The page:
Most U.K. Stocks Drop; BP Slides After Profit Misses EstimatesConor Sullivan
Most U.K. stocks retreated as BP Plc reported earnings that missed analysts’ estimates and concern mounted that U.S. lawmakers will fail to increase the federal debt limit.
BP, Europe’s second-largest oil company, dropped 2.6 percent, the most in three months. BG Group Plc, the U.K.’s third-biggest natural gas producer, surged 4.3 percent after saying that profit doubled in the second quarter.
The benchmark FTSE 100 Index gained 4.47, or less than 0.1 percent, to 5,929.73 at the 4:30 p.m. close in London as two stocks fell for each that advanced. The gauge has still dropped 2.7 percent since this year’s high on Feb. 8 as investors speculated that Europe’s sovereign-debt crisis will spread. The broader FTSE All-Share Index also rose less than 0.1 percent today, while Ireland’s ISEQ Index retreated 0.6 percent.
“Markets are becoming increasingly nervous about the possibility of default in the U.S.,” said Michael Hewson, a market analyst at CMC Markets. “Politicians in the U.S. are playing a very dangerous game and investors are nervous because of that. Maybe they don’t really grasp how dangerous their behavior is.”
Democrats and Republicans discussed how to increase the statutory limit on the U.S. national debt overnight. President Barack Obama and the Republican House Speaker John Boehner attacked each other’s proposals in speeches yesterday.
In the U.K., the Office for National Statistics reported that the country’s economy barely grew in the second quarter. Gross domestic product rose 0.2 percent from the first quarter, matching the median of 32 forecasts in a Bloomberg News survey.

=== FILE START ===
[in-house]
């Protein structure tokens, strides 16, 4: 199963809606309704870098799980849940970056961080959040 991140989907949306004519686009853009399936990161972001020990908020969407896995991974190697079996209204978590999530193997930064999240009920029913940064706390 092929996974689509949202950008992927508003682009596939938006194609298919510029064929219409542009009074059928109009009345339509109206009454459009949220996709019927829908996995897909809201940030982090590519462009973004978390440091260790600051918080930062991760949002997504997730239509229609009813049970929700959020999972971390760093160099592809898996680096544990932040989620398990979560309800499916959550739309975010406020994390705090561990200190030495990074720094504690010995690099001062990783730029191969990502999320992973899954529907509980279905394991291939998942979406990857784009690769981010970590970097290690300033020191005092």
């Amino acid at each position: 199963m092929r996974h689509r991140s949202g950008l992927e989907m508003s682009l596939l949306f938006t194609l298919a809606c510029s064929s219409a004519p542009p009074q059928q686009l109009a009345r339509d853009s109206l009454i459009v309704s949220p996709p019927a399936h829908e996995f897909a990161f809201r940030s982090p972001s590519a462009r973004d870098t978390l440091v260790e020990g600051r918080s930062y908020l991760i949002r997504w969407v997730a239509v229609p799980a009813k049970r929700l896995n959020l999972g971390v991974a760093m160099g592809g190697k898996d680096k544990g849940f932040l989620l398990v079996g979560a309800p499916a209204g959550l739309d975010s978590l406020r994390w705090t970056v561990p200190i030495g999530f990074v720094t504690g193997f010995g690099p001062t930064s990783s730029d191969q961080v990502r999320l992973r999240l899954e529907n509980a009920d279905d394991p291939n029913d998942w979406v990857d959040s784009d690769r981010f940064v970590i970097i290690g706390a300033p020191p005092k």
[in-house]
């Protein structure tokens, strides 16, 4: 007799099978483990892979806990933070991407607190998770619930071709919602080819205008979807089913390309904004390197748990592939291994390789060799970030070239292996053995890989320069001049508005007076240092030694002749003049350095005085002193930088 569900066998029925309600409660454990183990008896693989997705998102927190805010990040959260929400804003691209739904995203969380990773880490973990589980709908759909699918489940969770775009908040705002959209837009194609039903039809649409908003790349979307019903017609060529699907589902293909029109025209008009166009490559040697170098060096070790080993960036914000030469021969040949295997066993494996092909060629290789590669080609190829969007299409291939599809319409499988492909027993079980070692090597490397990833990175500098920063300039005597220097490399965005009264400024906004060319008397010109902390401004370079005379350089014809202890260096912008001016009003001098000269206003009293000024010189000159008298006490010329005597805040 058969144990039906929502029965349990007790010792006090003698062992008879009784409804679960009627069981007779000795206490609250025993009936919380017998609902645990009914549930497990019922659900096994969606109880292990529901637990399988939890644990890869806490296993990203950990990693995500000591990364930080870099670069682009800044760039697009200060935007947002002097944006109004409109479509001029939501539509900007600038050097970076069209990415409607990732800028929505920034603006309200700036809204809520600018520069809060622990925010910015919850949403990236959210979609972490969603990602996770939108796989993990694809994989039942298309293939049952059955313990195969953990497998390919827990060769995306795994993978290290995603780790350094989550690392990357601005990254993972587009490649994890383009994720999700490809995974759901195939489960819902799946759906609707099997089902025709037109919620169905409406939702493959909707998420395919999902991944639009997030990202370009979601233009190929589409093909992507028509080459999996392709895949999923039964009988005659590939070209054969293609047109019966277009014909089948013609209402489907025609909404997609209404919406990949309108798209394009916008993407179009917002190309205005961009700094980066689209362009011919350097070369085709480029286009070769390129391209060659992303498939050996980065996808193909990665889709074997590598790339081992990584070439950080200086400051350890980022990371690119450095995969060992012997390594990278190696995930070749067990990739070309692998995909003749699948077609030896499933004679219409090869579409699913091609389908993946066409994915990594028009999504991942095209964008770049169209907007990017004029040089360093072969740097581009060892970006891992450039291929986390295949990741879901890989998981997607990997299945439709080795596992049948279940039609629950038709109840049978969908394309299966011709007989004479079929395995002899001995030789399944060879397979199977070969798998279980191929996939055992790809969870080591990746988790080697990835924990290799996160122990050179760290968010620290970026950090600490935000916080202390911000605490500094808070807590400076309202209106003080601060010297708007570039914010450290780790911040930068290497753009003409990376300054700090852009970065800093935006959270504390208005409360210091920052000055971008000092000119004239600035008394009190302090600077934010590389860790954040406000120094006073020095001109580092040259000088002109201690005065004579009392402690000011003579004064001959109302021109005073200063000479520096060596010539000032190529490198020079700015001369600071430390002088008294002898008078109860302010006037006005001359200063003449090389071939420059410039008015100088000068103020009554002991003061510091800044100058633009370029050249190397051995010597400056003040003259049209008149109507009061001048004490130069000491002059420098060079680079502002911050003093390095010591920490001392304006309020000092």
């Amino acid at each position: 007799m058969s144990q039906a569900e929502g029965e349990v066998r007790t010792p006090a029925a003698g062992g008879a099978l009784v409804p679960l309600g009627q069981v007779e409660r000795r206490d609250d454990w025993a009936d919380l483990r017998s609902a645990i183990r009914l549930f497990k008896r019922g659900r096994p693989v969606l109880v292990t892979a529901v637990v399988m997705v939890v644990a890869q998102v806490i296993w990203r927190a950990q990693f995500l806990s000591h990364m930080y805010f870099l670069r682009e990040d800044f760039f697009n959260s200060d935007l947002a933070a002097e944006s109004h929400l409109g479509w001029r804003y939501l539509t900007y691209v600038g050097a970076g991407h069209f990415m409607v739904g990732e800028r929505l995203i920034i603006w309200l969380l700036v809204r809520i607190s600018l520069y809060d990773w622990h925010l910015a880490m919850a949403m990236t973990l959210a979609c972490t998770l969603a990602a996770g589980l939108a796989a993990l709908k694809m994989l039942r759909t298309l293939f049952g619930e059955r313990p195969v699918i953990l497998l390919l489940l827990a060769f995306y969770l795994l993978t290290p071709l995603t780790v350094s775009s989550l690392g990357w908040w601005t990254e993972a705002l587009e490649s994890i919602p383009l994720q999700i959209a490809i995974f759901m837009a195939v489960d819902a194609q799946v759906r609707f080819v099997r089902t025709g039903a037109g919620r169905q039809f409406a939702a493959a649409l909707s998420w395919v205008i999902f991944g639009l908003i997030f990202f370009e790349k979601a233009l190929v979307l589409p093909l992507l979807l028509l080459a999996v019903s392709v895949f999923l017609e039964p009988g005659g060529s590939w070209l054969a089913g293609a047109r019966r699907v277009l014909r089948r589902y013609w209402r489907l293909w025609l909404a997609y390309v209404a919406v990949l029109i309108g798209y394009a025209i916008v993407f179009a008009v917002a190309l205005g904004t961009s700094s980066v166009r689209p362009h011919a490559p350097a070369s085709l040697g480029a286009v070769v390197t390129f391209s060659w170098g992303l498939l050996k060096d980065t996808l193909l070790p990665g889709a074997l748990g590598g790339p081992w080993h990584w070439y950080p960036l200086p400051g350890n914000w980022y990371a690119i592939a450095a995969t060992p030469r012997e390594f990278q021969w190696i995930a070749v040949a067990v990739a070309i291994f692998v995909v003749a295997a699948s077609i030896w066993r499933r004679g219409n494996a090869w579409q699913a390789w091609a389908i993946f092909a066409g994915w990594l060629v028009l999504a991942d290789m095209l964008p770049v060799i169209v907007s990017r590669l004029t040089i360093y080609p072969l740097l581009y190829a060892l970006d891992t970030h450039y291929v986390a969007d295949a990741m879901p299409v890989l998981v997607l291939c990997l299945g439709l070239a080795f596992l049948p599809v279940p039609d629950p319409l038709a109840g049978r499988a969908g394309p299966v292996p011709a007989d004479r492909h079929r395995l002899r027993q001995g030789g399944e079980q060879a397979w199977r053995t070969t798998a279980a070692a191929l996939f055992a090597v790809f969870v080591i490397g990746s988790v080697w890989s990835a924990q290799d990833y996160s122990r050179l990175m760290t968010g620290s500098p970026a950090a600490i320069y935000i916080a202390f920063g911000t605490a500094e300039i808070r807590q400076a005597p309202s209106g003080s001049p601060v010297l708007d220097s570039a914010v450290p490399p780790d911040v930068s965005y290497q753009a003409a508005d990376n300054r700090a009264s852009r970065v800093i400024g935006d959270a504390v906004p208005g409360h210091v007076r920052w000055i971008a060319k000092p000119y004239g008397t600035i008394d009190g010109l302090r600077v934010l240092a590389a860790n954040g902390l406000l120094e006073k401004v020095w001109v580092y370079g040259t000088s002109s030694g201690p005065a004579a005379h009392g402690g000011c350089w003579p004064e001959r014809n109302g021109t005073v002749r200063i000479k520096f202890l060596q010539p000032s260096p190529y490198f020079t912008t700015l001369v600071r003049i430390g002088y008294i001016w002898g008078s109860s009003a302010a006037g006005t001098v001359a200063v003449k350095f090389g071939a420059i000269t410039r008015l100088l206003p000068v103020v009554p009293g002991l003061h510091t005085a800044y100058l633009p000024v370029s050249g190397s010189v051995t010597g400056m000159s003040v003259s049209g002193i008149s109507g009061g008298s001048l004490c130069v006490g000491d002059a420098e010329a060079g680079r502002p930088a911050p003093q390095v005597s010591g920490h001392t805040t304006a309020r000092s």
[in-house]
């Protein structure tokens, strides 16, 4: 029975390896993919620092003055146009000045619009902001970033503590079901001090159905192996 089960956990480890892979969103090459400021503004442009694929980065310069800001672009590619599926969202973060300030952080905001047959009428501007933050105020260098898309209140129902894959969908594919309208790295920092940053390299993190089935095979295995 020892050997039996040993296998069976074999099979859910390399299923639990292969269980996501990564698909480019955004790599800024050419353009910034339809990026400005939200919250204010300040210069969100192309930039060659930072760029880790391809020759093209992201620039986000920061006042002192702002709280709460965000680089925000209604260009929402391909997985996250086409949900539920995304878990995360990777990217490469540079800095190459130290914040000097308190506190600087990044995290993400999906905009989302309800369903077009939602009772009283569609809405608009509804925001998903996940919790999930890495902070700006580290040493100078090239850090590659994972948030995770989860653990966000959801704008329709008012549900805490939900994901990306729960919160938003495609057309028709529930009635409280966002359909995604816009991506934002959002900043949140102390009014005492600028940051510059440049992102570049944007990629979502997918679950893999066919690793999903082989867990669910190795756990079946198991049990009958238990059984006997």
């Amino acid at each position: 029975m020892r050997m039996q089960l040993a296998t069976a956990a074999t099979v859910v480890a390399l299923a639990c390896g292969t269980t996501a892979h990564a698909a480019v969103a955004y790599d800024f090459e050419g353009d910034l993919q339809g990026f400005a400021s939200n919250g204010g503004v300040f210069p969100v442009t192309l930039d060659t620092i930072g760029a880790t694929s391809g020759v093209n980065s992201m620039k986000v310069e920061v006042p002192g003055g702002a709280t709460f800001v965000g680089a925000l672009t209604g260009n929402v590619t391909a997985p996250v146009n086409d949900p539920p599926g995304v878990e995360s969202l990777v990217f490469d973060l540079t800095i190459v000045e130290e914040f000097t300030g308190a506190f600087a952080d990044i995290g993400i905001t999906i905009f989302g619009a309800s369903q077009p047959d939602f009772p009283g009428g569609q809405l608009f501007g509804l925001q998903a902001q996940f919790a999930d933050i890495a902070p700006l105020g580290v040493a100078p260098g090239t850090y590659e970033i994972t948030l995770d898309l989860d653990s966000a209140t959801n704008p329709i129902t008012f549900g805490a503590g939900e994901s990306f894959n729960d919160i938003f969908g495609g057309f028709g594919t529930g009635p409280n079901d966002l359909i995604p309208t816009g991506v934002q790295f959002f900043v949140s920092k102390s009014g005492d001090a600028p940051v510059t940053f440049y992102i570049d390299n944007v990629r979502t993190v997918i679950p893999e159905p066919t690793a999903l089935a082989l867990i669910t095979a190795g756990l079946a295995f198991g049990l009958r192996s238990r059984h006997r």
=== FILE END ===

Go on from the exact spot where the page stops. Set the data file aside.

London-based BP dropped 2.6 percent to 463.25 pence after posting second-quarter profit adjusted for one-time items and changes in inventory of $5.6 billion, compared with the average estimate of $5.9 billion in a Bloomberg survey of 12 analysts.
BG Group jumped 4.3 percent to 1,486.5 pence for the biggest increase on the FTSE 100 after it said second-quarter net income doubled to $1.24 billion. Gas prices rose 58 percent from a year earlier and production climbed 3 percent to 58.9 million barrels of oil equivalent.
Burberry Group Plc, the U.K.’s largest luxury-goods maker, slumped 3.2 percent to 1,549 pence after Royal Bank of Scotland Group Plc cut its rating on the shares to “hold” from “buy.”
Cranswick Plc plunged 15 percent to 629 pence, the biggest drop in three years, after saying first-quarter sales fell and trading in the first quarter was “challenging.” Peel Hunt cut the foodmaker to “hold” from “buy.”
Pace, Anglo American
Pace Plc, the world’s biggest maker of digital television set-top boxes, surged 8.3 percent to 113.7 pence after posting earnings before interest, taxes and amortization in the six months to June 30 of $68.4 million and a 21 percent jump in revenue to $1.19 billion.
Anglo American Plc gained 1.2 percent to 3,061.5 pence as diamond producer De Beers, which is 45 percent owned by Anglo American, reported record sales in its first half.
Pennon Group Plc climbed 2 percent to 725 pence as Liberum Capital Ltd. said it was among companies with the “best total return characteristics” in the U.K. water industry.
Separately, JPMorgan Chase & Co. upgraded Pennon to “overweight” from “neutral.”